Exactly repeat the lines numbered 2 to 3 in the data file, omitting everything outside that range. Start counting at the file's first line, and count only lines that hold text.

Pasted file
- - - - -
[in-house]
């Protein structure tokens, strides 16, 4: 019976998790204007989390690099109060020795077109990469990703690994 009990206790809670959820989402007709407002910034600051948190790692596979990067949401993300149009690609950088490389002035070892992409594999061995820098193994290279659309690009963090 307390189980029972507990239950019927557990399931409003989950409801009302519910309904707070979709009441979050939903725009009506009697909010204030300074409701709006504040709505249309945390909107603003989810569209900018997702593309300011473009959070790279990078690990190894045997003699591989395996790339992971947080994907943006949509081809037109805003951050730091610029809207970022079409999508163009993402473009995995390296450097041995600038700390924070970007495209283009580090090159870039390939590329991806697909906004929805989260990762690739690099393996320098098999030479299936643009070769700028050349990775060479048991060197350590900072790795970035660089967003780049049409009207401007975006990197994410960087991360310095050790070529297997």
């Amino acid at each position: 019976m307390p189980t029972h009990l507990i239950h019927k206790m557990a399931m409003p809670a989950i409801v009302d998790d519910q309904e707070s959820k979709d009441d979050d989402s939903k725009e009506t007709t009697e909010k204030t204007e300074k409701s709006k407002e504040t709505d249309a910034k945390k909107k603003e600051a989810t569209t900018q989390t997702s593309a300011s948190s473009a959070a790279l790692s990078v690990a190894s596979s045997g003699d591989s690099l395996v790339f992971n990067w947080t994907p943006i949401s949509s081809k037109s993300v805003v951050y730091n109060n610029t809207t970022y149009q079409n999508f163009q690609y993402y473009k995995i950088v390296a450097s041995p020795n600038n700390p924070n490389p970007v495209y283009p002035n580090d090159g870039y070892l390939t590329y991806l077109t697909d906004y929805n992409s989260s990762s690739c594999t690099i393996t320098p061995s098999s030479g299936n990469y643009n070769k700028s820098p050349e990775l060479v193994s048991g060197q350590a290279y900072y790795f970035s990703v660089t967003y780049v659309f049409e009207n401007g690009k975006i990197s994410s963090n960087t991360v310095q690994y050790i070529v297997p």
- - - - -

């Protein structure tokens, strides 16, 4: 019976998790204007989390690099109060020795077109990469990703690994 009990206790809670959820989402007709407002910034600051948190790692596979990067949401993300149009690609950088490389002035070892992409594999061995820098193994290279659309690009963090 307390189980029972507990239950019927557990399931409003989950409801009302519910309904707070979709009441979050939903725009009506009697909010204030300074409701709006504040709505249309945390909107603003989810569209900018997702593309300011473009959070790279990078690990190894045997003699591989395996790339992971947080994907943006949509081809037109805003951050730091610029809207970022079409999508163009993402473009995995390296450097041995600038700390924070970007495209283009580090090159870039390939590329991806697909906004929805989260990762690739690099393996320098098999030479299936643009070769700028050349990775060479048991060197350590900072790795970035660089967003780049049409009207401007975006990197994410960087991360310095050790070529297997």
């Amino acid at each position: 019976m307390p189980t029972h009990l507990i239950h019927k206790m557990a399931m409003p809670a989950i409801v009302d998790d519910q309904e707070s959820k979709d009441d979050d989402s939903k725009e009506t007709t009697e909010k204030t204007e300074k409701s709006k407002e504040t709505d249309a910034k945390k909107k603003e600051a989810t569209t900018q989390t997702s593309a300011s948190s473009a959070a790279l790692s990078v690990a190894s596979s045997g003699d591989s690099l395996v790339f992971n990067w947080t994907p943006i949401s949509s081809k037109s993300v805003v951050y730091n109060n610029t809207t970022y149009q079409n999508f163009q690609y993402y473009k995995i950088v390296a450097s041995p020795n600038n700390p924070n490389p970007v495209y283009p002035n580090d090159g870039y070892l390939t590329y991806l077109t697909d906004y929805n992409s989260s990762s690739c594999t690099i393996t320098p061995s098999s030479g299936n990469y643009n070769k700028s820098p050349e990775l060479v193994s048991g060197q350590a290279y900072y790795f970035s990703v660089t967003y780049v659309f049409e009207n401007g690009k975006i990197s994410s963090n960087t991360v310095q690994y050790i070529v297997p």